By focusing on the emotions and associations that underlie substance use, EMDR can help individuals to desensitize the positive connections they have formed with the drug. 

For example, every time you go to the bathroom, you might think about vaping. 

So, the bathroom can elicit a very positive feeling/state because it is paired with vaping. 

Another example is that you might like that feeling after having two glasses of wine and want to chase that positive, relaxing feeling. Processing the positive associations and feelings connected to substances makes it easier to avoid relapse.

By repeatedly engaging in bilateral stimulation while focusing on these triggers, individuals can gradually desensitize the positive connections and reduce the intensity of their cravings. 

Furthermore, EMDR helps people identify and reprocess the underlying emotions driving substance cravings, allowing them to gain insight into the root causes of their addiction and manage it more effectively.

What to expect during EMDR treatment sessions

EMDR, a type of psychotherapy, uses bilateral (side-to-side) eye movements and other techniques, such as tapping and specific sounds and vibrations, to help activate the brain’s natural healing process, thus reducing the emotional impact of negative emotions associated with traumatic memories and experiences.

Your EMDR therapist will help guide you through the process of targeting and reprocessing painful memories and experiences that may cause or worsen your addiction (or other emotional challenges.)

Fundamentally, there are eight steps or phases involved in EMDR therapy, including:

1. History taking

During the first phase of EMDR therapy, your therapist will ask you a series of questions about your history and current emotional difficulties, focusing on traumatic events or experiences you may have encountered in the past. 

Once you have discussed your history, you and your therapist will develop a treatment plan.


2. Preparation

The second phase involves educating you on what to expect during your sessions. 

Your therapist will explain the basics of EMDR therapy and the techniques used during sessions. 

They will also provide you with coping strategies to help you deal with disturbing or distressing emotions that may arise during treatment.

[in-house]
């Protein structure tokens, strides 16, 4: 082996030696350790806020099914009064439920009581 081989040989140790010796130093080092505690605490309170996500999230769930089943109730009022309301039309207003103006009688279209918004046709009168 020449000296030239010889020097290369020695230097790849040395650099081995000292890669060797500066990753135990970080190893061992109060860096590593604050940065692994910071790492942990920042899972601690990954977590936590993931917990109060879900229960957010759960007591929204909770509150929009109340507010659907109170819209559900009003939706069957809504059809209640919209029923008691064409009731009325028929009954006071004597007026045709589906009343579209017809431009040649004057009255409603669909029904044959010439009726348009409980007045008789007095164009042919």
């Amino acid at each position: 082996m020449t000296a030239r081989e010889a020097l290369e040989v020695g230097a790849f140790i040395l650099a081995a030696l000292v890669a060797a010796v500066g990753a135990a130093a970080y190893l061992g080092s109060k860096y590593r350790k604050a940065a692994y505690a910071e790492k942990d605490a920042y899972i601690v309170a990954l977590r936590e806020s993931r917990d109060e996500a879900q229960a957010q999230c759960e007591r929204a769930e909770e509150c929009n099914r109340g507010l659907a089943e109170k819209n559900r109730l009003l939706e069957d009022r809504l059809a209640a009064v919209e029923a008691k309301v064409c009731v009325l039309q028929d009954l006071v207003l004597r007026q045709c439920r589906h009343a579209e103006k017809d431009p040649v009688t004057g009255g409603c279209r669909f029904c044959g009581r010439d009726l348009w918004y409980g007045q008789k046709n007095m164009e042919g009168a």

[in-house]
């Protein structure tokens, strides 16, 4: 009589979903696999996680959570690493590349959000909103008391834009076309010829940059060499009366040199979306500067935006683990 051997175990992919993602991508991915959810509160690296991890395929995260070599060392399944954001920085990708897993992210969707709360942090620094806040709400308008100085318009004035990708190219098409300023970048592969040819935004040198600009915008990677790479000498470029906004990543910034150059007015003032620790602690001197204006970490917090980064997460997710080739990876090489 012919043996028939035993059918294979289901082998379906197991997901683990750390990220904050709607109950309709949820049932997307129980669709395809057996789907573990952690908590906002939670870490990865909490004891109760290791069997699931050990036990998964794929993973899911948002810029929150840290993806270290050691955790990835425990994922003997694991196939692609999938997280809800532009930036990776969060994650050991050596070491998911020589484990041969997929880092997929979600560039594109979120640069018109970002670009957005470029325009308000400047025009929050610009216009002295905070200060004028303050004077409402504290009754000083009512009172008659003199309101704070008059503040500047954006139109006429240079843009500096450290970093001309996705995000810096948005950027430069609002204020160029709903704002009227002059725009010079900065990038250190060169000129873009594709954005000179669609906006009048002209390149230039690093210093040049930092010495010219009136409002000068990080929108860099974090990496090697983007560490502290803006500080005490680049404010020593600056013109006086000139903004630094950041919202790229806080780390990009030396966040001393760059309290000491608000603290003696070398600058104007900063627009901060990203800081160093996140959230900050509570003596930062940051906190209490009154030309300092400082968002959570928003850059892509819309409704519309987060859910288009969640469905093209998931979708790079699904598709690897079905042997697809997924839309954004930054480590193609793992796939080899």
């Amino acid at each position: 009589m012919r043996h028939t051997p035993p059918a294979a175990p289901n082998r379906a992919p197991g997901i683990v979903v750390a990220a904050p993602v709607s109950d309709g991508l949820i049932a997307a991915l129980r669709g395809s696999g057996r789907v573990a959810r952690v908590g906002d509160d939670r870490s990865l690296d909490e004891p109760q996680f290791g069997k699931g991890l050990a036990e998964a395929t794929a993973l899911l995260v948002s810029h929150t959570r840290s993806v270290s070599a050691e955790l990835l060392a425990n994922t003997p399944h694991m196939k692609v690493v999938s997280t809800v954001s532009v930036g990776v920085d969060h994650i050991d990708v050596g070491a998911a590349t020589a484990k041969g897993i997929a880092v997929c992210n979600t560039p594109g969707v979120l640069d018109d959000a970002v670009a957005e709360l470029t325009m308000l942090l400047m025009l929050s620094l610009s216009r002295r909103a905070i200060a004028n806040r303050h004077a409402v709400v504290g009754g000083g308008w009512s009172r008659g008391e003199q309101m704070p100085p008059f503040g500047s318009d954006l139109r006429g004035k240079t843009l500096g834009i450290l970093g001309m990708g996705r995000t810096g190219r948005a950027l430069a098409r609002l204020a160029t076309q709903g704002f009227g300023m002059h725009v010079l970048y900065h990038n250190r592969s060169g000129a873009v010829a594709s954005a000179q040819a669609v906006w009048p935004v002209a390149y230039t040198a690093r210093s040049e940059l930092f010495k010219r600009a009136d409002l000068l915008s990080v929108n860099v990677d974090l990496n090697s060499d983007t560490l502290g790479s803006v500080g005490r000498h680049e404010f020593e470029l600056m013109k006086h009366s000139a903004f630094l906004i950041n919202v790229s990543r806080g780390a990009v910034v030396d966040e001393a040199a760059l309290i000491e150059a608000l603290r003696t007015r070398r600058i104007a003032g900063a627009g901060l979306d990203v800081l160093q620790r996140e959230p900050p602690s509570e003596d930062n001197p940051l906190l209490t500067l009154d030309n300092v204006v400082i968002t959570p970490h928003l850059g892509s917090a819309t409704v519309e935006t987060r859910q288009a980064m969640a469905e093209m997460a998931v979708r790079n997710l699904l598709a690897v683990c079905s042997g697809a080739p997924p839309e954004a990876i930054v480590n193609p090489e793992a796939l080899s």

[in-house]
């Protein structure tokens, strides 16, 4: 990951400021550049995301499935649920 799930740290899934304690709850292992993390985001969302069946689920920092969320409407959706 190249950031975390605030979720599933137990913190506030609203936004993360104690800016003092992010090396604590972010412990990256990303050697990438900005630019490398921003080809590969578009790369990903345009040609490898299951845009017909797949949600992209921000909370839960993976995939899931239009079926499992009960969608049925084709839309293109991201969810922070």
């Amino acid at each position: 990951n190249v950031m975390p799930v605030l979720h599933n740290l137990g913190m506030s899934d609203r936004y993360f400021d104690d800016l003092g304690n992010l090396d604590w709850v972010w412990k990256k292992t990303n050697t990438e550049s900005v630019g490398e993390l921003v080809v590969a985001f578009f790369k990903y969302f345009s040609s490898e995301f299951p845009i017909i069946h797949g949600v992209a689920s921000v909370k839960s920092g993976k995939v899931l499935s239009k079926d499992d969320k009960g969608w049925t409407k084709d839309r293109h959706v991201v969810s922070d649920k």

3. Assessment

The third phase involves selecting the traumatic memories you wish to target during your sessions, including images, beliefs, feelings, and sensations associated with the traumatic experiences that need to be reprocessed.

4. Desensitization 

During this phase, your therapist guides you through specific eye movements, tapping, or other techniques. 

At the same time, you will be asked to think about the traumatic memory, making room for new, more positive associations to be harmonized with the event. 

5. Installation

This step involves strengthening and cementing the paired positive associations during desensitization.


6. Body scan

Your therapist will ask you to think about your targeted traumatic memory again while they make note of any remaining tension, distress, or negative associations in your mind and body.

7. Closure

During this stage of treatment, your therapist will use techniques to help ground you in the present moment, using some of the strategies learned in the preparation phase.

8. Reevaluation

This involves assessing your current emotional state since your last session, determining how you have responded to treatment so far, and identifying areas that still need to be addressed and unpacked for future sessions.


Are there any downsides to EMDR therapy? 

EMDR has been deemed a safe and effective treatment for treating various mental health conditions, including trauma, PTSD, substance use disorder, and behavioral addictions.

However, some research shows that brief side effects may occasionally occur, including:

  • Mood swings
  • Headache, nausea, and feeling dizzy or light-headed
  • Re-emergence of upsetting or distressing memories
  • Intense or vivid dreams


Trauma can leave a lasting imprint on the mind, body, and spirit, leading to various adverse outcomes such as substance addiction, PTSD, anxiety, depression, and many other health complications.

However, recovery is possible with proper treatment, help, and support.

No matter how challenging it is to envision a life free of trauma, EMDR offers hope and a much brighter future for those who have endured adversity in their life.

By enamoring individuals with healthy coping skills and effective relapse prevention strategies, EMDR practitioners can help their clients look towards a more promising future free of substances.

If you’ve been experiencing symptoms of trauma or PTSD and find yourself reaching for a drink or drug to cope, it may be time to consider EMDR therapy.

We know how daunting it can be to begin treatment. 

However, once you move through the different phases of recovery, you will start to feel more confident in your decision to improve your quality of life and enjoy an existence free from the grips of your past and unhealthy habits that have held you back and limited your potential for far too long.

Contact our friendly team at The Lighthouse Bali today and begin your transformational journey toward lasting healing and sobriety.


We are here and ready to help.

Additional resources

  1. EMDR Therapy for Trauma and Substance Use Disorder, PsychCentral, Jared C. Pistoia, ND, June 23, 2022

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How the EMDR protocol works with relapse prevention

EMDR is an effective, some might even say, pioneering treatment for addiction and substance use disorder primarily because it targets the underlying causes of these conditions, such as trauma, childhood development and PTSD.As the research landscape on substance misuse evolves, so does our understanding of the pivotal role that trauma very often plays in alcohol and drug addiction.